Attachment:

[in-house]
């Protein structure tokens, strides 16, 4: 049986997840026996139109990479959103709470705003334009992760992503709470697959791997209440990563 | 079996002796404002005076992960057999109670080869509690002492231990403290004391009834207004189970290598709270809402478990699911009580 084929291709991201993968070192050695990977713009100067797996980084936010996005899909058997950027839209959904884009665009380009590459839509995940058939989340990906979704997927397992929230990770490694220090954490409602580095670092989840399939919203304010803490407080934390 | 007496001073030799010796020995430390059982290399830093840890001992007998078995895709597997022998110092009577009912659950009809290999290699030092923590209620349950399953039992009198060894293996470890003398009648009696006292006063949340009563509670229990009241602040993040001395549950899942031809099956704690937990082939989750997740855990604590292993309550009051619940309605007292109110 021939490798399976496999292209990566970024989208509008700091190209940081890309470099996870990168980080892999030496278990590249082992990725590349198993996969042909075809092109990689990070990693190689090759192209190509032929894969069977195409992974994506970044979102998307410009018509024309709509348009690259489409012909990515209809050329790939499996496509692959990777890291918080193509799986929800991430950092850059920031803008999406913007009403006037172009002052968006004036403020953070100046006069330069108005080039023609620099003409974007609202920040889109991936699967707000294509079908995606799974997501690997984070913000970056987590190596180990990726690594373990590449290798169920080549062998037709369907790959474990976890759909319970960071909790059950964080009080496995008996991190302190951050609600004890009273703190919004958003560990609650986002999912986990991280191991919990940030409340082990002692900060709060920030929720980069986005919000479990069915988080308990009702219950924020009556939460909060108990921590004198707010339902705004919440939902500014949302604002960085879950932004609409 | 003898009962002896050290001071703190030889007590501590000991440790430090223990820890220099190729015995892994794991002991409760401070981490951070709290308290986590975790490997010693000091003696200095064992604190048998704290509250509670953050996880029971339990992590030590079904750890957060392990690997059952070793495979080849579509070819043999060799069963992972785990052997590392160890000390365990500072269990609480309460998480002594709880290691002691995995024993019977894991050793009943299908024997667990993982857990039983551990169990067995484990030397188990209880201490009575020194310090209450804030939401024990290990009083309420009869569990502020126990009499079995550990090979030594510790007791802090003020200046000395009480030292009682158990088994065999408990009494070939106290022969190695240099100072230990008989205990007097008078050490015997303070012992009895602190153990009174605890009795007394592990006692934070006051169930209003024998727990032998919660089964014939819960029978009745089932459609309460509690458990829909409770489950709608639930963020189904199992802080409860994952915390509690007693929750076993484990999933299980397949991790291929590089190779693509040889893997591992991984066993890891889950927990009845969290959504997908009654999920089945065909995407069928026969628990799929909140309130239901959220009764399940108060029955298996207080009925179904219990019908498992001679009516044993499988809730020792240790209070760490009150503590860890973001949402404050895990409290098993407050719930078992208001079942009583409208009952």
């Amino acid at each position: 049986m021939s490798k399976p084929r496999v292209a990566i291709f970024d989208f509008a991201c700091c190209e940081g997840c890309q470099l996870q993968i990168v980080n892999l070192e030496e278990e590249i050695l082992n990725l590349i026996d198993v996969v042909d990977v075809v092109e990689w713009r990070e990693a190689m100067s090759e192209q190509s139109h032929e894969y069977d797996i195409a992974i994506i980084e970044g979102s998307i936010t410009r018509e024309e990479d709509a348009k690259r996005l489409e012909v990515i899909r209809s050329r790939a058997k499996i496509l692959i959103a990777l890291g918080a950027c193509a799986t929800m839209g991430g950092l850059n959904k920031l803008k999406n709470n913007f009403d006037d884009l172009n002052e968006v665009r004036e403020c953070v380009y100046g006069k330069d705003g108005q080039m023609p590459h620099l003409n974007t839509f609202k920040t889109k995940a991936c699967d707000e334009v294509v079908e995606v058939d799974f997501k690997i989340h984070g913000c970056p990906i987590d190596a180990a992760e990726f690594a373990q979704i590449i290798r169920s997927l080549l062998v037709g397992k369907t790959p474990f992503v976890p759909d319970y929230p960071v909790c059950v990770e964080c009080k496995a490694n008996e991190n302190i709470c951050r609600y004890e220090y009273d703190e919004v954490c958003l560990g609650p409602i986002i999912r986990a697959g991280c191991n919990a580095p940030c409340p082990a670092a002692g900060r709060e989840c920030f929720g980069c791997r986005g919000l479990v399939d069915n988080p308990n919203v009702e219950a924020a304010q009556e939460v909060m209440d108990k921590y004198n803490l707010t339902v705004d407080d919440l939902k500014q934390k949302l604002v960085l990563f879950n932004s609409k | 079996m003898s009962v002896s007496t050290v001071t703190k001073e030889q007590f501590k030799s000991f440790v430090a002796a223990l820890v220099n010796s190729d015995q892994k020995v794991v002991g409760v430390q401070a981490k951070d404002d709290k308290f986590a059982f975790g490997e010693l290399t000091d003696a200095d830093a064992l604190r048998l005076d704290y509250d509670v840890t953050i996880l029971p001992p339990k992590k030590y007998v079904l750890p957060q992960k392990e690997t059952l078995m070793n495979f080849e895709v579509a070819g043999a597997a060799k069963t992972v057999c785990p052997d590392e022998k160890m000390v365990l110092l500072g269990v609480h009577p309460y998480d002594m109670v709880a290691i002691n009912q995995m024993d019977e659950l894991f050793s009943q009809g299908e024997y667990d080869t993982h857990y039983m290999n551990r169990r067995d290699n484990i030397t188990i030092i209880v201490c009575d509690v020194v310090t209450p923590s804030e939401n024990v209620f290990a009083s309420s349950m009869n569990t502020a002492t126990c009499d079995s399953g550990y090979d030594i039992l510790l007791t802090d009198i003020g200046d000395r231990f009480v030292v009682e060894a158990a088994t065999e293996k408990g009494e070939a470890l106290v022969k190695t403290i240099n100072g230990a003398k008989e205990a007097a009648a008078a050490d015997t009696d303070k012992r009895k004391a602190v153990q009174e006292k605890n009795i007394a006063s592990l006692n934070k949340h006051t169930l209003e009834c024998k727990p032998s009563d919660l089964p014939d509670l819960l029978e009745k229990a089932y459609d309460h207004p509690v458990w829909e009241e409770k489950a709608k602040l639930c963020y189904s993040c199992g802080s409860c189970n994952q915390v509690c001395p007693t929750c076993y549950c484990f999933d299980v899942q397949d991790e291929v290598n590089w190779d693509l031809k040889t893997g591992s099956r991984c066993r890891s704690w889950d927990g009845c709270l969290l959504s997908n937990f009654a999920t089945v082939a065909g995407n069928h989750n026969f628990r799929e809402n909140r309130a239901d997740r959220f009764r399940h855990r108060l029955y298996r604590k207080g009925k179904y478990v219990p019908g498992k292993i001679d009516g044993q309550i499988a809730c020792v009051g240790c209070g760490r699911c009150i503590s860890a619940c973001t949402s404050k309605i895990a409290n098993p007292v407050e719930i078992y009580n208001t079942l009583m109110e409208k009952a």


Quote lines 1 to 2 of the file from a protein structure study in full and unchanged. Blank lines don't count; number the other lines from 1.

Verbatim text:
[in-house]
């Protein structure tokens, strides 16, 4: 049986997840026996139109990479959103709470705003334009992760992503709470697959791997209440990563 | 079996002796404002005076992960057999109670080869509690002492231990403290004391009834207004189970290598709270809402478990699911009580 084929291709991201993968070192050695990977713009100067797996980084936010996005899909058997950027839209959904884009665009380009590459839509995940058939989340990906979704997927397992929230990770490694220090954490409602580095670092989840399939919203304010803490407080934390 | 007496001073030799010796020995430390059982290399830093840890001992007998078995895709597997022998110092009577009912659950009809290999290699030092923590209620349950399953039992009198060894293996470890003398009648009696006292006063949340009563509670229990009241602040993040001395549950899942031809099956704690937990082939989750997740855990604590292993309550009051619940309605007292109110 021939490798399976496999292209990566970024989208509008700091190209940081890309470099996870990168980080892999030496278990590249082992990725590349198993996969042909075809092109990689990070990693190689090759192209190509032929894969069977195409992974994506970044979102998307410009018509024309709509348009690259489409012909990515209809050329790939499996496509692959990777890291918080193509799986929800991430950092850059920031803008999406913007009403006037172009002052968006004036403020953070100046006069330069108005080039023609620099003409974007609202920040889109991936699967707000294509079908995606799974997501690997984070913000970056987590190596180990990726690594373990590449290798169920080549062998037709369907790959474990976890759909319970960071909790059950964080009080496995008996991190302190951050609600004890009273703190919004958003560990609650986002999912986990991280191991919990940030409340082990002692900060709060920030929720980069986005919000479990069915988080308990009702219950924020009556939460909060108990921590004198707010339902705004919440939902500014949302604002960085879950932004609409 | 003898009962002896050290001071703190030889007590501590000991440790430090223990820890220099190729015995892994794991002991409760401070981490951070709290308290986590975790490997010693000091003696200095064992604190048998704290509250509670953050996880029971339990992590030590079904750890957060392990690997059952070793495979080849579509070819043999060799069963992972785990052997590392160890000390365990500072269990609480309460998480002594709880290691002691995995024993019977894991050793009943299908024997667990993982857990039983551990169990067995484990030397188990209880201490009575020194310090209450804030939401024990290990009083309420009869569990502020126990009499079995550990090979030594510790007791802090003020200046000395009480030292009682158990088994065999408990009494070939106290022969190695240099100072230990008989205990007097008078050490015997303070012992009895602190153990009174605890009795007394592990006692934070006051169930209003024998727990032998919660089964014939819960029978009745089932459609309460509690458990829909409770489950709608639930963020189904199992802080409860994952915390509690007693929750076993484990999933299980397949991790291929590089190779693509040889893997591992991984066993890891889950927990009845969290959504997908009654999920089945065909995407069928026969628990799929909140309130239901959220009764399940108060029955298996207080009925179904219990019908498992001679009516044993499988809730020792240790209070760490009150503590860890973001949402404050895990409290098993407050719930078992208001079942009583409208009952």